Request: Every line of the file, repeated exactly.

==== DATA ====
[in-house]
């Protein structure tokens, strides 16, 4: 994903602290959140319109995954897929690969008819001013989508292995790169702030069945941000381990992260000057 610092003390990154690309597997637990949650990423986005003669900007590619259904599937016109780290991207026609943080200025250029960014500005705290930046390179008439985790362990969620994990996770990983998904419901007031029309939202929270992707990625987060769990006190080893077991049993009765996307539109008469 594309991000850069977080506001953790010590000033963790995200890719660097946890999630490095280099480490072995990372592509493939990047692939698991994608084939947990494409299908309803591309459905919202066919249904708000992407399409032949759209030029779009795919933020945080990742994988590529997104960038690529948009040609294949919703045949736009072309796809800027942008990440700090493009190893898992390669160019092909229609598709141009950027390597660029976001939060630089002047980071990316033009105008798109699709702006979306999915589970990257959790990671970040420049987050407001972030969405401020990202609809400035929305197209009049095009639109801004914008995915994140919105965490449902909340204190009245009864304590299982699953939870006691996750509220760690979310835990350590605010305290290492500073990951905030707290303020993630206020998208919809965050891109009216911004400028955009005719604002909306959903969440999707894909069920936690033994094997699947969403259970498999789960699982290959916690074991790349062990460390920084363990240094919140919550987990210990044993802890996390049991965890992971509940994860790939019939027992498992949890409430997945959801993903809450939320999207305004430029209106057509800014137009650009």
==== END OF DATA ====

[in-house]
């Protein structure tokens, strides 16, 4: 994903602290959140319109995954897929690969008819001013989508292995790169702030069945941000381990992260000057 610092003390990154690309597997637990949650990423986005003669900007590619259904599937016109780290991207026609943080200025250029960014500005705290930046390179008439985790362990969620994990996770990983998904419901007031029309939202929270992707990625987060769990006190080893077991049993009765996307539109008469 594309991000850069977080506001953790010590000033963790995200890719660097946890999630490095280099480490072995990372592509493939990047692939698991994608084939947990494409299908309803591309459905919202066919249904708000992407399409032949759209030029779009795919933020945080990742994988590529997104960038690529948009040609294949919703045949736009072309796809800027942008990440700090493009190893898992390669160019092909229609598709141009950027390597660029976001939060630089002047980071990316033009105008798109699709702006979306999915589970990257959790990671970040420049987050407001972030969405401020990202609809400035929305197209009049095009639109801004914008995915994140919105965490449902909340204190009245009864304590299982699953939870006691996750509220760690979310835990350590605010305290290492500073990951905030707290303020993630206020998208919809965050891109009216911004400028955009005719604002909306959903969440999707894909069920936690033994094997699947969403259970498999789960699982290959916690074991790349062990460390920084363990240094919140919550987990210990044993802890996390049991965890992971509940994860790939019939027992498992949890409430997945959801993903809450939320999207305004430029209106057509800014137009650009």